The Department of Justice is deeply reluctant to brief House Intelligence Committee Chairman Devin Nunes, R-Calif., on the full details of a human agent who has provided intelligence to special counsel Robert Mueller’s investigation of Russian interference in the 2016 Trump presidential campaign.
The basic concern is that such a briefing would jeopardize the source’s cover and destroy their ability to conduct future intelligence operations. The DOJ also fears the individual’s personal security would be put at significant risk by such publication.
The other concern here is what the intelligence community calls a dissemination or handling caveat. That’s because disclosing the full array of information sought by Nunes would also necessarily entail breaching a Top Secret UK-ORCON or “originator control” handling that prevents the DOJ from sharing certain intelligence without British government approval.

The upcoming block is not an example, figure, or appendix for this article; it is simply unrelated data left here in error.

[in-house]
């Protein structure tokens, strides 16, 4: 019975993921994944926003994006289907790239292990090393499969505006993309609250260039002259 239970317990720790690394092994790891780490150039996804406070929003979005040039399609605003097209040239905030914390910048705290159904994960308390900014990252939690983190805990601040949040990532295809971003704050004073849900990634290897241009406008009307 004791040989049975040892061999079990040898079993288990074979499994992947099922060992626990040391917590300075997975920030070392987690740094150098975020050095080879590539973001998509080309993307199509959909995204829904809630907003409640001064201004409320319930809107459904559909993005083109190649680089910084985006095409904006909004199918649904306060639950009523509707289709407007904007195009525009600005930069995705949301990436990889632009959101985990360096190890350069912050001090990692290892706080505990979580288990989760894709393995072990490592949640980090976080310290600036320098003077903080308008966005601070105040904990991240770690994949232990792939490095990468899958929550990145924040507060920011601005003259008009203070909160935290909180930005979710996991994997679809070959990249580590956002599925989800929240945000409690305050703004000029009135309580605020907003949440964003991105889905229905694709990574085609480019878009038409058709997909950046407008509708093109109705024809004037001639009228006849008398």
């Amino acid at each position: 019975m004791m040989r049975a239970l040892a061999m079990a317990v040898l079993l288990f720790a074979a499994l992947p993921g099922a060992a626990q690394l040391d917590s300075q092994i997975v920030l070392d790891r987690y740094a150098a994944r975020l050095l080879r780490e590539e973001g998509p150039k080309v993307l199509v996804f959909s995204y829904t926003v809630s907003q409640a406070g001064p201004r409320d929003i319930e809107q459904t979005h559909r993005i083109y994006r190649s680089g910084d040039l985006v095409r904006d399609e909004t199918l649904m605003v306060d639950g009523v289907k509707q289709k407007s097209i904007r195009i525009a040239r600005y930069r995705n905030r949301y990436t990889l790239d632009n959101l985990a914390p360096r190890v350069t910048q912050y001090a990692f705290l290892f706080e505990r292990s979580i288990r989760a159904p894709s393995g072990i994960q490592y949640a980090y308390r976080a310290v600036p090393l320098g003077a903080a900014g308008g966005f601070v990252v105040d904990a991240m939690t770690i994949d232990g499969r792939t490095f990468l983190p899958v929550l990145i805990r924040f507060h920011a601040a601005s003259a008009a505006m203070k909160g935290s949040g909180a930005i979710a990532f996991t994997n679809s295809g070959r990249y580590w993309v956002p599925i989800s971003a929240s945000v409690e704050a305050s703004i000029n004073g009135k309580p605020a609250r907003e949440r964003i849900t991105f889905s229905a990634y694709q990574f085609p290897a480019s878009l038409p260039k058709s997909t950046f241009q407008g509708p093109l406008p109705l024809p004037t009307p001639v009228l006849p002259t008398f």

That approval has not be given in this case just as it will not be given in relation to other British intelligence concerns.
Is the DOJ right to take this approach, invoking an ally’s involvement in intelligence gathering as an excuse to evade congressional oversight? Some will vehemently disagree, but I believe the DOJ — with President Trump’s support — are absolutely correct to resist Nunes’ push here. There is immeasurable U.S. equity in protecting the intelligence sources and methods of our closest ally. To breach the dissemination caveat would be to betray British intelligence officers and agents who have trusted the U.S. with their secrets and their lives. It would degrade the special relationship in a very personal way.
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